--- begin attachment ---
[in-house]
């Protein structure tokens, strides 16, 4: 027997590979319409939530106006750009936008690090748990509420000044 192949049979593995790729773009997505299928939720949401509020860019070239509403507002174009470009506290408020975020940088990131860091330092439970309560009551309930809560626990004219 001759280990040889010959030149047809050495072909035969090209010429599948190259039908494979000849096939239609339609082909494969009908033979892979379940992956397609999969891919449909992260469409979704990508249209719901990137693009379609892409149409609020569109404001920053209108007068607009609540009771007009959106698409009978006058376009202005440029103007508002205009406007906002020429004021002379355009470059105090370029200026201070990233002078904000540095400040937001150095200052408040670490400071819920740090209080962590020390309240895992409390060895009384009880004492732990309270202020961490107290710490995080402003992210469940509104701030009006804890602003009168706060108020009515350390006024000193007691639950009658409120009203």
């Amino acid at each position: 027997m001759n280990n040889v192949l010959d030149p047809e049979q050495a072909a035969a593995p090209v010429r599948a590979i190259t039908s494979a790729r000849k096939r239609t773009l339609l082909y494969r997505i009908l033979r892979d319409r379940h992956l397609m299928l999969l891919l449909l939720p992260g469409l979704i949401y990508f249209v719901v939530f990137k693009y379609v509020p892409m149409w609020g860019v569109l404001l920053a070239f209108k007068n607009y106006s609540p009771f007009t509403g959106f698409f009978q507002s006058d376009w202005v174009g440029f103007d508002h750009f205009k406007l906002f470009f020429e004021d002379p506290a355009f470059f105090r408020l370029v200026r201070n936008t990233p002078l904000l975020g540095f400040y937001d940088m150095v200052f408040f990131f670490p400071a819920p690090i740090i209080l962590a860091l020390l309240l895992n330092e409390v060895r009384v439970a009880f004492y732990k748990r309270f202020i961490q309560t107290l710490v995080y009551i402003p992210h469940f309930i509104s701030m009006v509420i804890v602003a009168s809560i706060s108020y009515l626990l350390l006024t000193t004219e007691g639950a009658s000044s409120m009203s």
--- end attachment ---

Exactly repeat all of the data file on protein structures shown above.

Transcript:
[in-house]
């Protein structure tokens, strides 16, 4: 027997590979319409939530106006750009936008690090748990509420000044 192949049979593995790729773009997505299928939720949401509020860019070239509403507002174009470009506290408020975020940088990131860091330092439970309560009551309930809560626990004219 001759280990040889010959030149047809050495072909035969090209010429599948190259039908494979000849096939239609339609082909494969009908033979892979379940992956397609999969891919449909992260469409979704990508249209719901990137693009379609892409149409609020569109404001920053209108007068607009609540009771007009959106698409009978006058376009202005440029103007508002205009406007906002020429004021002379355009470059105090370029200026201070990233002078904000540095400040937001150095200052408040670490400071819920740090209080962590020390309240895992409390060895009384009880004492732990309270202020961490107290710490995080402003992210469940509104701030009006804890602003009168706060108020009515350390006024000193007691639950009658409120009203």
């Amino acid at each position: 027997m001759n280990n040889v192949l010959d030149p047809e049979q050495a072909a035969a593995p090209v010429r599948a590979i190259t039908s494979a790729r000849k096939r239609t773009l339609l082909y494969r997505i009908l033979r892979d319409r379940h992956l397609m299928l999969l891919l449909l939720p992260g469409l979704i949401y990508f249209v719901v939530f990137k693009y379609v509020p892409m149409w609020g860019v569109l404001l920053a070239f209108k007068n607009y106006s609540p009771f007009t509403g959106f698409f009978q507002s006058d376009w202005v174009g440029f103007d508002h750009f205009k406007l906002f470009f020429e004021d002379p506290a355009f470059f105090r408020l370029v200026r201070n936008t990233p002078l904000l975020g540095f400040y937001d940088m150095v200052f408040f990131f670490p400071a819920p690090i740090i209080l962590a860091l020390l309240l895992n330092e409390v060895r009384v439970a009880f004492y732990k748990r309270f202020i961490q309560t107290l710490v995080y009551i402003p992210h469940f309930i509104s701030m009006v509420i804890v602003a009168s809560i706060s108020y009515l626990l350390l006024t000193t004219e007691g639950a009658s000044s409120m009203s």